Beyond Song: Connecting and Composing with Hafez Modirzadeh

Acclaimed saxophonist and composer Hafez Modirzadeh ended his residency at SUNY New Paltz in a night of connection and composition at Studley Theatre on March 5.

Modirzadeh, a Grammy-nominated musician and scholar, was invited to SUNY New Paltz as part of the Kenneth Davenport Residency for New American Music, which brings students and contemporary American composers together for workshops, class visits, projects and performances. Modirzadeh’s ten-day residency allowed him to coach and collaborate with students and staff to not only create music, but to connect and transcend pre-existing notions about what music can be.

“I believe that what we’re doing together reflects that consciousness that goes beyond politics, beyond religion, beyond ethnicity, beyond gender, beyond music,” Modirzadeh said.

In the spirit of this idea, Modirzadeh and professor Alex Peh premiered the piece “Beyond Song” at the show together on saxophone and piano, respectively. The song was commissioned for Peh and made possible through the National Endowment for the Arts grant that he received in 2022. Although Modirzadeh wrote the piece for Peh, he dedicated the first two movements to jazz musician Sonny Rollins and the last two to his sister Rachel Quilter. 

The Persian-tuned piano and dynamic saxophone of the song took the audience on a journey through empathy. When writing the piece, Modirzadeh was inspired by the idea that everyone is on the same path through time, eventually leaving this plane.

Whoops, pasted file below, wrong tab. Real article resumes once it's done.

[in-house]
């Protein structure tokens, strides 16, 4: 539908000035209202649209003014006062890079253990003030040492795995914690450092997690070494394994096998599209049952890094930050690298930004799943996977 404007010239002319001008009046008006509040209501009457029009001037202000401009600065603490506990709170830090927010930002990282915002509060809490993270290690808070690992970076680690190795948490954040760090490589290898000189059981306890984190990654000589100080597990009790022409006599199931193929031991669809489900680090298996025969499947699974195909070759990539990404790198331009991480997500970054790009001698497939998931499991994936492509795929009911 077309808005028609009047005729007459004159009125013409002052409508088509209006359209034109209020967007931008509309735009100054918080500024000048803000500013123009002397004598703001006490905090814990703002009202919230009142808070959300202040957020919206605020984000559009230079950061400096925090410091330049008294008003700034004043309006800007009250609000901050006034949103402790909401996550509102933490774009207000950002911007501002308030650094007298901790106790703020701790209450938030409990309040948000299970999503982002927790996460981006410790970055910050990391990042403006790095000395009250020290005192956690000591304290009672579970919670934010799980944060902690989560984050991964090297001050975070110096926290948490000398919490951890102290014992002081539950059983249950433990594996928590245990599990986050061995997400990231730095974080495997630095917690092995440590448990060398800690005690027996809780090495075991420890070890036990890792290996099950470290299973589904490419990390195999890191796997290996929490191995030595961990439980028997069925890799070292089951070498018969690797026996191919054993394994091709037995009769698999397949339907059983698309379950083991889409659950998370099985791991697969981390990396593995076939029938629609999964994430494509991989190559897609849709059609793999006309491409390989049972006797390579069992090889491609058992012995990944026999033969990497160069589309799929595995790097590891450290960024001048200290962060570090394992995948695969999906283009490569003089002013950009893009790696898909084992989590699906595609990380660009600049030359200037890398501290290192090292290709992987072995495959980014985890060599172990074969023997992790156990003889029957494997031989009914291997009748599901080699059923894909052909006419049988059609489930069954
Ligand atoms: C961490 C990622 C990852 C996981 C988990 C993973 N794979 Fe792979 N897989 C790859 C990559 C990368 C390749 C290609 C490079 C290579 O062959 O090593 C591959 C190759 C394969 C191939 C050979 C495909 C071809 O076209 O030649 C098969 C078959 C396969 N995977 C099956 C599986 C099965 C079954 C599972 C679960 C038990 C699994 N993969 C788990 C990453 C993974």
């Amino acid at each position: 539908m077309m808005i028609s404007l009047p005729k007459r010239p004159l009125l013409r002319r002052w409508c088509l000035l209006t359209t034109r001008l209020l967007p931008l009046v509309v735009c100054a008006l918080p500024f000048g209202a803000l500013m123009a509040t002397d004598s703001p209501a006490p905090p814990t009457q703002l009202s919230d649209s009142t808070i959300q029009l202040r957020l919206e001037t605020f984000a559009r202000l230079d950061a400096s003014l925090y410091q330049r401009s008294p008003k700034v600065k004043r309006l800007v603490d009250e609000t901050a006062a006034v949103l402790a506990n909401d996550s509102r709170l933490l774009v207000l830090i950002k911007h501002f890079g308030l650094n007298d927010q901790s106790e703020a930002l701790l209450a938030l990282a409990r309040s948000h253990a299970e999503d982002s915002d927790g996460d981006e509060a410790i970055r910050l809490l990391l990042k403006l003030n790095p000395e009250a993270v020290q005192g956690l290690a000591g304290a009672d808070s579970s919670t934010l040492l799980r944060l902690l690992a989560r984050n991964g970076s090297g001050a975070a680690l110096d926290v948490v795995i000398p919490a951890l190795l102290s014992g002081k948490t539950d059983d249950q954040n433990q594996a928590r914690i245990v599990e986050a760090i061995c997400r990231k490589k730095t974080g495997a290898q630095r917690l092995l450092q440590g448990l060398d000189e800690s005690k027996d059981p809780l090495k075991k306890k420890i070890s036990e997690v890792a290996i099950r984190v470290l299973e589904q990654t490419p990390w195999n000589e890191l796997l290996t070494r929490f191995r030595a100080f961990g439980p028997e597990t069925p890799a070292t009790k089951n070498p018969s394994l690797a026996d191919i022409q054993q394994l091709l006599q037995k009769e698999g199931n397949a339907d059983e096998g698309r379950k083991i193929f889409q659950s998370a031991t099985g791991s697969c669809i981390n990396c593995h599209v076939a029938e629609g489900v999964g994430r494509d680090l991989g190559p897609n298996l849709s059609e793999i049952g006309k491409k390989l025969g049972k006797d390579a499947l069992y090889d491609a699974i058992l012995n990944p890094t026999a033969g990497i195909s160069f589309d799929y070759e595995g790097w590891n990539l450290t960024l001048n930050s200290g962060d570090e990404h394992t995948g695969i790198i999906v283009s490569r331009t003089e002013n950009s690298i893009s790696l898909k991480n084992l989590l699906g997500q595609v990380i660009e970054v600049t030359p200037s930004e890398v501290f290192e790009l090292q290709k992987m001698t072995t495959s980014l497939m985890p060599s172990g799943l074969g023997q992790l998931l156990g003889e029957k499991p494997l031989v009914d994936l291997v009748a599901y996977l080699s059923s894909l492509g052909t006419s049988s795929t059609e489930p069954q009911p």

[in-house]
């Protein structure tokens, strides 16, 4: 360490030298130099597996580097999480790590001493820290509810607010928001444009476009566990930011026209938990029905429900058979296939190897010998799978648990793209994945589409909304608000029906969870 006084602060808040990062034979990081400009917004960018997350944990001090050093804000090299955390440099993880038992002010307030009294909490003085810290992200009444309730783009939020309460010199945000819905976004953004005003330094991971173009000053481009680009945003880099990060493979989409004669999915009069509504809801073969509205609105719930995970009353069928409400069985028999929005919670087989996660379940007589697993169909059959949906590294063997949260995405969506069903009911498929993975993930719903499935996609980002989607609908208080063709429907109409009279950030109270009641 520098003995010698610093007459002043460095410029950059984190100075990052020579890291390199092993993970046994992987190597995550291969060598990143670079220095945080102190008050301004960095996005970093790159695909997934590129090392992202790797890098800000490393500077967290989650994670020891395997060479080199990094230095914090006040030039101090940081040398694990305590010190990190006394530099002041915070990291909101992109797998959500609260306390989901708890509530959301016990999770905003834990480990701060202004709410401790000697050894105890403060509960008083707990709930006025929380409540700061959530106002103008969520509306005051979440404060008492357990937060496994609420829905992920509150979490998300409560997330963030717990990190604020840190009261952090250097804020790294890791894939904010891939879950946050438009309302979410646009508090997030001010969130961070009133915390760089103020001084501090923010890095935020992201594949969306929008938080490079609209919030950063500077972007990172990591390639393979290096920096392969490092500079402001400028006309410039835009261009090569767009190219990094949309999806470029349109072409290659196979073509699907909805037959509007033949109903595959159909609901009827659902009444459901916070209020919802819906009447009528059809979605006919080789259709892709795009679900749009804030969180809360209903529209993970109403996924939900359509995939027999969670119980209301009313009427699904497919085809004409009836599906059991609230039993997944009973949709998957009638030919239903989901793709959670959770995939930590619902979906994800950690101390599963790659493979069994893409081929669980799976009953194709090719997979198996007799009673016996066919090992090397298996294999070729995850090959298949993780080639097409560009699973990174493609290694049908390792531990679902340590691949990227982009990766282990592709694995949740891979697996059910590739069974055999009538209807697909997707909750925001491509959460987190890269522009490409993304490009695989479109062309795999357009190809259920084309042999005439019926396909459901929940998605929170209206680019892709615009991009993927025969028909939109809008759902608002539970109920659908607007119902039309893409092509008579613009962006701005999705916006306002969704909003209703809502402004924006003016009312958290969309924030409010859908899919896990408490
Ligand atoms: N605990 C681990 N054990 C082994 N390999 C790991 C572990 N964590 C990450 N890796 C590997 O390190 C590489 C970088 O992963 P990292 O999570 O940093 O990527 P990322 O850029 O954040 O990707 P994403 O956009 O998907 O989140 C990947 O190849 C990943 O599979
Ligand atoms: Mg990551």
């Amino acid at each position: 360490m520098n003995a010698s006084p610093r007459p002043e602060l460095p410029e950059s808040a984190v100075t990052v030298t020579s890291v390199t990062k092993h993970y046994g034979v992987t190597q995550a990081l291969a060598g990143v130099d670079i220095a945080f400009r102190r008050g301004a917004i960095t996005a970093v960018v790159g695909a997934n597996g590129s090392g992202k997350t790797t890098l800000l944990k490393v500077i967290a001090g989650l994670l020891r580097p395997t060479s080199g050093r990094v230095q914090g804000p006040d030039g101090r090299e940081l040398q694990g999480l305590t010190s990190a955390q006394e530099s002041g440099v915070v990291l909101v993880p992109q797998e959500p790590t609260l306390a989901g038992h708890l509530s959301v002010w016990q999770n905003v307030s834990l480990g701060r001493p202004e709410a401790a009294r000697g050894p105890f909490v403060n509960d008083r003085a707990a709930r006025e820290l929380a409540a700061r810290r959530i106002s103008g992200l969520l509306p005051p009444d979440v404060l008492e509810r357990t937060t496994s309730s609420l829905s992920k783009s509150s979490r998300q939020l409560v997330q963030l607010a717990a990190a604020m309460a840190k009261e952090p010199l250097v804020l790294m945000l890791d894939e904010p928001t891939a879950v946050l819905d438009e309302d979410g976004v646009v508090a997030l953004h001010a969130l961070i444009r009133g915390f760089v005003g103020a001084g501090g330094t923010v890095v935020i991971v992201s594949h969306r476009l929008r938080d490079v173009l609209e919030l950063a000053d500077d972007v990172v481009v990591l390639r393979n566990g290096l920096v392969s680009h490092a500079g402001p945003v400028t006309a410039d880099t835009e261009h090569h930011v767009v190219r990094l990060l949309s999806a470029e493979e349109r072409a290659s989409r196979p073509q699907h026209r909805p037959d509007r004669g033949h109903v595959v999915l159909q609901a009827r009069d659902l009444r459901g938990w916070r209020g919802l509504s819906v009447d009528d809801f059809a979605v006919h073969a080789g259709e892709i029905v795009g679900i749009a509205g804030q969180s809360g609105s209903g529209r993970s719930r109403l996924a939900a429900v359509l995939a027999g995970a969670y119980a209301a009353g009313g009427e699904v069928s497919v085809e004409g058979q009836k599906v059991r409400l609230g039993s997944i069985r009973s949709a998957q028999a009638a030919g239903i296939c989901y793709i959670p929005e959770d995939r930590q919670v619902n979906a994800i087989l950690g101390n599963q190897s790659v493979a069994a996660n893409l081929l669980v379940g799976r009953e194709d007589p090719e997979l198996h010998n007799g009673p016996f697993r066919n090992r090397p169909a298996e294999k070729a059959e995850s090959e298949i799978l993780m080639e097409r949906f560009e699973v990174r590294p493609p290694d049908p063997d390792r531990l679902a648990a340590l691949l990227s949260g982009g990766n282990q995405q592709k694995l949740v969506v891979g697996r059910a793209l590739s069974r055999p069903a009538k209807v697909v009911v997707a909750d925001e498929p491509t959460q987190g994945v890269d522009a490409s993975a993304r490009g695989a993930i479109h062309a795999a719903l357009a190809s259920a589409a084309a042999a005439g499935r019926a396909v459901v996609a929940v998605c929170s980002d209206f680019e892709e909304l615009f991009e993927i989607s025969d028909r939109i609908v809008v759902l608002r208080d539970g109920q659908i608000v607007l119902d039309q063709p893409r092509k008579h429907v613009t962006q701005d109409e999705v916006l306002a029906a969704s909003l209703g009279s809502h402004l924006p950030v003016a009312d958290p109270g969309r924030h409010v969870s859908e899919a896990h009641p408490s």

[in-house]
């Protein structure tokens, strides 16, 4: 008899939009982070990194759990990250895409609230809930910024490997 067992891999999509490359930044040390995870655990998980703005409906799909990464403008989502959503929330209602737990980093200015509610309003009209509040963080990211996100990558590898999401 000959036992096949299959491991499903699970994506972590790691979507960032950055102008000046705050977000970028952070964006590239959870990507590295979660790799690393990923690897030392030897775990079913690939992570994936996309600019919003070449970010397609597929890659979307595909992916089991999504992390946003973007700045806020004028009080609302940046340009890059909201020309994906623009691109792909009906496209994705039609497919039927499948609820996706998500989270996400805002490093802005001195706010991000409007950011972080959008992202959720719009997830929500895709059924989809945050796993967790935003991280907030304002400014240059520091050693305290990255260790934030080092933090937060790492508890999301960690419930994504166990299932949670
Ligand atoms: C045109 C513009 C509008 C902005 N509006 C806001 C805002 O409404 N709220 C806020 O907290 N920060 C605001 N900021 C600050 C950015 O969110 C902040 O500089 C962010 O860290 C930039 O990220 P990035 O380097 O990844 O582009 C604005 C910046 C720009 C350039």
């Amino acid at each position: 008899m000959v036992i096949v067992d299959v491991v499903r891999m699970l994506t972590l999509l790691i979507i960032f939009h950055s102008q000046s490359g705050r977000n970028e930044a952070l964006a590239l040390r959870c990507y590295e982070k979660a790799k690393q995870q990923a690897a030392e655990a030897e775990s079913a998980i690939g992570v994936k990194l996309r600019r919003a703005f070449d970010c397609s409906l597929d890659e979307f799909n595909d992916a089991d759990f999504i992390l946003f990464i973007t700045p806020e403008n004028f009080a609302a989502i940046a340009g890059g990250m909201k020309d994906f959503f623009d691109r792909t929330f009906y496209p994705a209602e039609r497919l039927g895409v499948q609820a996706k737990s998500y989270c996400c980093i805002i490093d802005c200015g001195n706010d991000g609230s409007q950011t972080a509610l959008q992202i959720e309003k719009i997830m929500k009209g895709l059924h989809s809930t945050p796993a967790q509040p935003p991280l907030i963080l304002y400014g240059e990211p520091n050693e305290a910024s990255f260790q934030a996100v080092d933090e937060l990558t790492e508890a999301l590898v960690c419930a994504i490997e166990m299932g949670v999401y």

“When you’re listening to this music, it should bring about more than tolerance for the different tones that are coexisting. Begin to get an appreciation, kindness and compassion from empathy,” Modirzadeh said. 

After the last movement of “Beyond Song,” students and staff premiered some of their own compositions for the first time. In this “night of premieres,” Modirzadeh bounced to and from the stage as he joined in on the new pieces. 

Inspired by his work, the students composed their music and tuned their instruments in unique ways that didn’t fit the standard of Western music theory. Cross-cultural inspirations in Modirzadeh’s music contribute to the decolonization of these music “rules” and allow the music to transcend divisions. In discovering new tunings and structures together, students and professors have a sense of unity and equal footing.

“They find their own tunings and resonances, and this way, we’re all liberated. We all find a balance that is beyond hierarchy, beyond casteism,” Modirzadeh said.

After the student pieces, Modirzadeh joined jazz studies director Mark Dziuba for his piece “Take Note,” along with Peh and Brian Melick, before transitioning into his own compositions from his new album, Facets.

At the end of his last facet, Facet B’kongofon, music student Justin Ruszczycki closed out the show with a resounding drum solo. The culmination of noise and rhythm sent the audience into roaring applause, and the lessons he had learned in musical boundary breaking were striking. Modirzadeh’s brief residency was enough to tremendously expand the minds of students like Ruszczycki beyond the standard rules of Western music.

“I learned that you can really break the rules of music; you don’t have to always follow a certain form. It’s more about how it makes you feel from playing the instruments,” Ruszczycki said. “Forget everything you know and just play solely based off your emotions and what you hear.”